I hear Cary Grant calling me a funny little red head in my dream, and I’m a fiery little thing that chirps up at him from his knee. I’m tiny. He can pick me up in his hand and listen to me tweet, and he whistles along, and we’re making a tune together, and it’s lovely and it feels like a dream outside of a dream.
He tells me that we’re getting married on Tuesday, and I’m sure it’s Monday today, and I don’t know how we’ll get everything done by tomorrow. Then I remember that I’m tiny and I feel like he hasn’t really thought anything through, or he likes me because I’m different, and he’ll never meet anyone like me again.
I wonder how he proposed to me, and thought it a shame that I couldn’t remember such a thing, because I’m sure Cary Grant makes a wonderfully romantic proposal.
I feel a little scared. I don’t know if I want to get married, I don’t know any married people, I don’t seem to know anybody except Cary Grant.
He walks me to my tiny house where I must live. The curtains are tiny, and they look like the kind of curtains that I would like; they are flowery and warm. I have a tiny key in the pocket of my coat and I turn it in my red door. Cary Grant blows me a kiss goodbye and I am swept up in this breeze and I land comfortably on my soft red couch. Cary Grant picks up my house and he takes it to his house, he keeps it on his bedside table. He lights a candle by my window to keep me warm.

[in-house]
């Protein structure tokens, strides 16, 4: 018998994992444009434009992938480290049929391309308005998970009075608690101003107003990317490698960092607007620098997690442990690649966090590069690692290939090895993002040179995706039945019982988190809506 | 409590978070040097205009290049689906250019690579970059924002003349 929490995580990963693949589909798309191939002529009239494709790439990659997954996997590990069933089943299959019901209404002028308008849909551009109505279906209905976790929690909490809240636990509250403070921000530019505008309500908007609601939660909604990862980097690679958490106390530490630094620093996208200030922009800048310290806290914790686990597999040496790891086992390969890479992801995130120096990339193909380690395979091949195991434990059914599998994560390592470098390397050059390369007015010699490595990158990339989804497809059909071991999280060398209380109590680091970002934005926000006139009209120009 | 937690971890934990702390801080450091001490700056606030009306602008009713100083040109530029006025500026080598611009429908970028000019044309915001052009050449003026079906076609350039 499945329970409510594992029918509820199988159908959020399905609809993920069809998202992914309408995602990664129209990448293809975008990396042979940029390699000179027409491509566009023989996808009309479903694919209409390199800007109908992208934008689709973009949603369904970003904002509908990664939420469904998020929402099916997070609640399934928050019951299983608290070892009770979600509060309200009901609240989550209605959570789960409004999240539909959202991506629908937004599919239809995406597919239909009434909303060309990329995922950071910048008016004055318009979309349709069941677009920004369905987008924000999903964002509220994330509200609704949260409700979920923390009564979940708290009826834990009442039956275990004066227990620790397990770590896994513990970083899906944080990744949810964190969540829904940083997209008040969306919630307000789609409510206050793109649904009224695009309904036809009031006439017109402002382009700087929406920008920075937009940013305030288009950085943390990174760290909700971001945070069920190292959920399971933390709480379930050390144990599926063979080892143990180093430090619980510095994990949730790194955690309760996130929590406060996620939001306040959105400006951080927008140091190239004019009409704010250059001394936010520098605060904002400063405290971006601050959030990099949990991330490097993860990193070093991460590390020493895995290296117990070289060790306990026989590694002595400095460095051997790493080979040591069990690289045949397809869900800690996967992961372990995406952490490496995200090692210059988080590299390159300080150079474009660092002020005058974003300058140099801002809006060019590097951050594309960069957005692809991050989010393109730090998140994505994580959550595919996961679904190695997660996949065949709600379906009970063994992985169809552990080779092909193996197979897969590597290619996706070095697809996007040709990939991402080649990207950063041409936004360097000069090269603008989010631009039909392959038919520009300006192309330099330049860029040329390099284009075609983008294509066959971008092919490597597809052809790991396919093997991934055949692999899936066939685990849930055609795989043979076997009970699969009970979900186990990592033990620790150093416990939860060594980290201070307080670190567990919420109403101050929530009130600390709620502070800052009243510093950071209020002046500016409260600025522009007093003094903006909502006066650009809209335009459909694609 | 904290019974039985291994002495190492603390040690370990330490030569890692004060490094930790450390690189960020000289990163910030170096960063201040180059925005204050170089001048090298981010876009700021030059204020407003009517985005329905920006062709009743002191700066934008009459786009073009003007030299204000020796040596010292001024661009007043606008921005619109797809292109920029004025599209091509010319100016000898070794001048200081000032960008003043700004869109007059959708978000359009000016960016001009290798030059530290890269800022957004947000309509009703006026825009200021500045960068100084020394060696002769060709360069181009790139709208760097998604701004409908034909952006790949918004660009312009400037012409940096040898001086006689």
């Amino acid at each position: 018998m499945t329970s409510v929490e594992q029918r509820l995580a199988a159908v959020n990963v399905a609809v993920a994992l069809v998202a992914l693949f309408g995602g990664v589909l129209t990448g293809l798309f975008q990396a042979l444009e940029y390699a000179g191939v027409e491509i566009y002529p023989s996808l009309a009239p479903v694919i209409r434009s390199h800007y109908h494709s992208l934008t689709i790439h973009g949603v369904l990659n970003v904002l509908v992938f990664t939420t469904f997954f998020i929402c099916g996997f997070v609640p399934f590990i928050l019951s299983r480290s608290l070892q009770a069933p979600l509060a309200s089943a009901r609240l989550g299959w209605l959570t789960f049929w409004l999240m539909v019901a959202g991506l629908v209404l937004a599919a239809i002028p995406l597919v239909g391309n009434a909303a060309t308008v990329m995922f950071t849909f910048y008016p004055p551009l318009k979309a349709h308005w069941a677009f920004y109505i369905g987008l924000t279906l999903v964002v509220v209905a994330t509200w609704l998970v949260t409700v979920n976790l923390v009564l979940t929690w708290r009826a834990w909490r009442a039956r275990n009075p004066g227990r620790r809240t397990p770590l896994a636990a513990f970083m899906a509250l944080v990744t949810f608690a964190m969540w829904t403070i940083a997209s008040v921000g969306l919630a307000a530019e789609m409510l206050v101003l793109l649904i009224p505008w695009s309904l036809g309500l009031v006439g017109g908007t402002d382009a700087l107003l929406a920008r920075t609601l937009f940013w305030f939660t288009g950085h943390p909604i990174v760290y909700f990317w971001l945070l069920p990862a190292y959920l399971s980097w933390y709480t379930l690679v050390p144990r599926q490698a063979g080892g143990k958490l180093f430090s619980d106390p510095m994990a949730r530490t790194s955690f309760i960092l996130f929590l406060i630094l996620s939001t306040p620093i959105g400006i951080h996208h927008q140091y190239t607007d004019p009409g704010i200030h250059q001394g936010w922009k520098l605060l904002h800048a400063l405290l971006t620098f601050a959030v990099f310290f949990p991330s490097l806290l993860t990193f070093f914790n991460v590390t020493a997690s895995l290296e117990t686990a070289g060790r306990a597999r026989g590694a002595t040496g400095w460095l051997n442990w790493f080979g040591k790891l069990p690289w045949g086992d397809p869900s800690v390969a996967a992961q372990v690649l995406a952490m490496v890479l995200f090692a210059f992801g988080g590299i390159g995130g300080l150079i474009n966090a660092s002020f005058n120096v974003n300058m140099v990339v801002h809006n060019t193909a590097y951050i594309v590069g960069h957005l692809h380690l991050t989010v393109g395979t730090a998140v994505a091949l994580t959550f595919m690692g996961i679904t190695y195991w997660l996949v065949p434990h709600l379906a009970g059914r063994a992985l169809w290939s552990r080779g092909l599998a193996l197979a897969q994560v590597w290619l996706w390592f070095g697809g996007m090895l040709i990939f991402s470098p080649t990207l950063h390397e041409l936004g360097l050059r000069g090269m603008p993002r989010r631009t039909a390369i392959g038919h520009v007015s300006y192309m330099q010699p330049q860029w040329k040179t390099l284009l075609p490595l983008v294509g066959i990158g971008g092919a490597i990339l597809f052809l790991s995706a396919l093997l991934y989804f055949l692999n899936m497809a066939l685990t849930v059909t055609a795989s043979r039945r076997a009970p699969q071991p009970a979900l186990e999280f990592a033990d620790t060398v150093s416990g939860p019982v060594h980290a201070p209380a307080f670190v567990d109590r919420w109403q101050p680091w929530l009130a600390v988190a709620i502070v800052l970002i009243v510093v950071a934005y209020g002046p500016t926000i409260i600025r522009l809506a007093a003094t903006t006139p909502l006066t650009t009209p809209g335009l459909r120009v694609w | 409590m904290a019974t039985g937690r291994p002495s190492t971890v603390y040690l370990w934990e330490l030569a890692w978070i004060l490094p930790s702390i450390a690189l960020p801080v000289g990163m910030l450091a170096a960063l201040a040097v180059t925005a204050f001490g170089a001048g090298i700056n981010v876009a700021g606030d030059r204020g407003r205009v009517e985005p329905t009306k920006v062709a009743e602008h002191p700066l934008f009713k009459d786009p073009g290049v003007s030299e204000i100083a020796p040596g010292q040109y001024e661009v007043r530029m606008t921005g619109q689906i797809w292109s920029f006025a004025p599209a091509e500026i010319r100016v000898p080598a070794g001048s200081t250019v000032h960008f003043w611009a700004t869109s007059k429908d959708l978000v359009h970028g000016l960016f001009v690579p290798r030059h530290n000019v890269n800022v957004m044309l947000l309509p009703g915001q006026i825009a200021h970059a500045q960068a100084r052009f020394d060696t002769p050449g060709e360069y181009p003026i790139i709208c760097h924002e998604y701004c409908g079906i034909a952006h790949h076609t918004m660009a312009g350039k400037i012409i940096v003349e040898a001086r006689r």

I think about whether I like being called Mrs Grant, Mrs Cary Grant. Then he plays me the music from a jewellery box, and I open up my front door, and see a ballerina twirling around who is as tiny as me. This makes me feel much better. I ask the ballerina to come inside for some tea, but she can’t, she is stuck in the box, and that makes me feel sad, and I call Cary Grant on my miniature phone and ask him to come round.
He strokes my hair softly with his fingers as he explains lots of things about life to me, and lots of these things seem unfair and he agrees, but then some things sound wonderful, things like his pet goat, Peter.
I think I love Cary Grant as he talks to me about love for flowers and animals, and the excitement of living and creating, but I tell him that I feel too inexperienced to get married, and couldn’t we just talk some more, because I feel like I barely know him, even though I know I like him, an awful lot.
Cary Grant smiles at me, and says something that is like the last line of an old Paramount picture, and then I feel excited about dating a movie star!